Abduction of activists

Published: January 11, 2017
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The abduction of activists has given a clear message, once again, that the doors to peaceful defiance are not only shut in this country but are too dangerous to even knock on. At least four activists have gone missing in one week: Waqas Goraya, Asim Saeed, Ahmed Raza Naseer and Salman Haider — while there are reports of others who may have also gone missing from parts of Punjab. Earlier Wahid Baloch, a publisher, writer and Baloch activist, was abducted and released only after a sustained campaign by human rights defenders and his family. Since his recovery, no clue has been given by the authorities as to who had abducted him. Meanwhile, Zeenat Shehzadi, said to be the first woman journalist to have been forcibly disappeared, has been missing for over a year now.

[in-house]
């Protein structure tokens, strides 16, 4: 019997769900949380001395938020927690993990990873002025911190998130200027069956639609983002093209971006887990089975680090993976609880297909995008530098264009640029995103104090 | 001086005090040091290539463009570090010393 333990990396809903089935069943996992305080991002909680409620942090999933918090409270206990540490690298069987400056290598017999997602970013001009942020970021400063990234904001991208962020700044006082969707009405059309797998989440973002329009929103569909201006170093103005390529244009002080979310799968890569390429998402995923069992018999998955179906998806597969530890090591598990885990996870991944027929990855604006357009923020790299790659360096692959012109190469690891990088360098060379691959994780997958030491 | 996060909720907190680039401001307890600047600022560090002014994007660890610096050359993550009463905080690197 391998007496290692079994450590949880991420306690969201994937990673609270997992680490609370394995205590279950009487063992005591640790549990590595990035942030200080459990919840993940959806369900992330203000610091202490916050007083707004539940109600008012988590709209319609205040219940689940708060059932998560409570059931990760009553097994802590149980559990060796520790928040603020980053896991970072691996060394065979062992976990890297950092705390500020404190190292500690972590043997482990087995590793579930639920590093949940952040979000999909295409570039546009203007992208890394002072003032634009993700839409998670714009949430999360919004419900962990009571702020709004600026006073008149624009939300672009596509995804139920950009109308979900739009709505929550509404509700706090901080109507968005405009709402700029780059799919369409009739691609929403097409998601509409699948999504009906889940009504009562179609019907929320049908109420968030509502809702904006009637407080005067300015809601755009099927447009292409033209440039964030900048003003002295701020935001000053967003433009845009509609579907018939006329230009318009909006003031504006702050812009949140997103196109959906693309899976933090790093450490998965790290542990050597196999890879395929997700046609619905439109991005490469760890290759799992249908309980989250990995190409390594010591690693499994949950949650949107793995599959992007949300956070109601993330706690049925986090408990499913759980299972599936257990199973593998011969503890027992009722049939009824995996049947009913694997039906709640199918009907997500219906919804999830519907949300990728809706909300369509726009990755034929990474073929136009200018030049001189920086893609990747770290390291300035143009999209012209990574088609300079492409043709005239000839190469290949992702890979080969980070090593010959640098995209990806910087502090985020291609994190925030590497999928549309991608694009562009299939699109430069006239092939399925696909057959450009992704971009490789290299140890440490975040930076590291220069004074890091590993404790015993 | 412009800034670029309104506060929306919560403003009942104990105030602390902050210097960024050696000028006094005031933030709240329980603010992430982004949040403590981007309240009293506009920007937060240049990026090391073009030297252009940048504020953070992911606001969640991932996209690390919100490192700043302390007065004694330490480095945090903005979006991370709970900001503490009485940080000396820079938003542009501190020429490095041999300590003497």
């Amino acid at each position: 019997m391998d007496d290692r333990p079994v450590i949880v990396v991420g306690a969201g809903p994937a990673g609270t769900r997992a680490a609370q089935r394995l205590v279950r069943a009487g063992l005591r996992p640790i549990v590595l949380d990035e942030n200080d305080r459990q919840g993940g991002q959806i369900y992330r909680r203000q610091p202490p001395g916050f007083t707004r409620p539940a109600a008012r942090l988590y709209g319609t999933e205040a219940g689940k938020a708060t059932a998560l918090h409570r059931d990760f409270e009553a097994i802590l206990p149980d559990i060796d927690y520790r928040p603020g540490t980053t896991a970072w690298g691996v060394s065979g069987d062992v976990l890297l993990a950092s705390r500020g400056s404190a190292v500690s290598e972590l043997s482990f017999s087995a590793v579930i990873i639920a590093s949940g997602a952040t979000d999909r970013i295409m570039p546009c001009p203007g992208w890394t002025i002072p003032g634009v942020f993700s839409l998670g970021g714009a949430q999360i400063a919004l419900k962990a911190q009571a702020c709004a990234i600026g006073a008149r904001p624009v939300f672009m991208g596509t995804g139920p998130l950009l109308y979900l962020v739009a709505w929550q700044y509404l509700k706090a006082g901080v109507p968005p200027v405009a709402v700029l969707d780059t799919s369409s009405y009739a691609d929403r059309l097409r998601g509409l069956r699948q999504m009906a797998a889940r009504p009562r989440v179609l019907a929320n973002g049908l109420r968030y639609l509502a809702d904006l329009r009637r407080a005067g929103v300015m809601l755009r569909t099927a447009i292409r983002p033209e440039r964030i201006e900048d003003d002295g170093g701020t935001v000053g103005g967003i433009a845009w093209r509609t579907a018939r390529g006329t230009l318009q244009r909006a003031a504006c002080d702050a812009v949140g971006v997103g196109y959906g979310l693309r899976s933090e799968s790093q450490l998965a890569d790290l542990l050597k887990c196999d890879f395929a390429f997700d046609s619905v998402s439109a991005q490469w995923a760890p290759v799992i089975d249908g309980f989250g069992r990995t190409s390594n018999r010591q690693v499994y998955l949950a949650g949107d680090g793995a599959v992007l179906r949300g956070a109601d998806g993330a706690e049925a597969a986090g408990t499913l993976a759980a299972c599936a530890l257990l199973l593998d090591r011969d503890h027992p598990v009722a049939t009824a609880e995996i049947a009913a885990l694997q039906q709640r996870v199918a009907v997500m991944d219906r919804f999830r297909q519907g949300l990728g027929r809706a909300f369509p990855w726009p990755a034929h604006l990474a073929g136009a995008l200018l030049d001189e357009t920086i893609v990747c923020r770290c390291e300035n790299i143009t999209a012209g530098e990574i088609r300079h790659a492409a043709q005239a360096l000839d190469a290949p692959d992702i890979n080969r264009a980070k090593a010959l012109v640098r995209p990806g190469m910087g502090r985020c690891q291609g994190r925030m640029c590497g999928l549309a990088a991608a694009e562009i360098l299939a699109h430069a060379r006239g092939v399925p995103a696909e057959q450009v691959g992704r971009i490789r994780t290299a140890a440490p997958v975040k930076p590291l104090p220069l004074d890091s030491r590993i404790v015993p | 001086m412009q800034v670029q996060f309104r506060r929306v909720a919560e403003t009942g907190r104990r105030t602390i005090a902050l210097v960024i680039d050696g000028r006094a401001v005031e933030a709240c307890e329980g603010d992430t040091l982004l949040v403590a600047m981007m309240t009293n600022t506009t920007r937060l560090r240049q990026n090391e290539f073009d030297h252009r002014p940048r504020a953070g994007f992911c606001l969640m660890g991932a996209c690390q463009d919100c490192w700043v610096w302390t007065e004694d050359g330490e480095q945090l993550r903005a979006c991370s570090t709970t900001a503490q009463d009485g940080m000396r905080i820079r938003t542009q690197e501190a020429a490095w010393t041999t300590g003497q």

In such an environment, where do liberal, secular voices go in Pakistan? Prominent liberal voices, among them Sabeen Mahmud, Rashid Rehman and Khurram Zaki, have been killed, and now this practice of abducting activists is becoming a norm. Cases of enforced disappearances have been ongoing for years now, particularly in Balochistan. Not even a long march by women and children from Quetta to Islamabad could shame the authorities in recovering the missing or assuring their mere right to a trial. Pakistan’s authorities have many questions to answer. If the activists are not recovered immediately, the state will make it even more clear that it will continue to fail its citizens and that they are not even safe in the digital world. And not only must state authorities recover them, but also answer where and how they disappeared. This practice of intimidation of scholars and writers must stop. The government can either be clueless or complicit in these cases — both unacceptable and an equally grave cause of concern. Surely, this country must have some space for voices that demand peace and equality for all. Surely this country can do better than let murders room free and abduct peacemakers. Speech must be a lesser crime in Pakistan than mass murder.

Published in The Express Tribune, January 11th, 2017.

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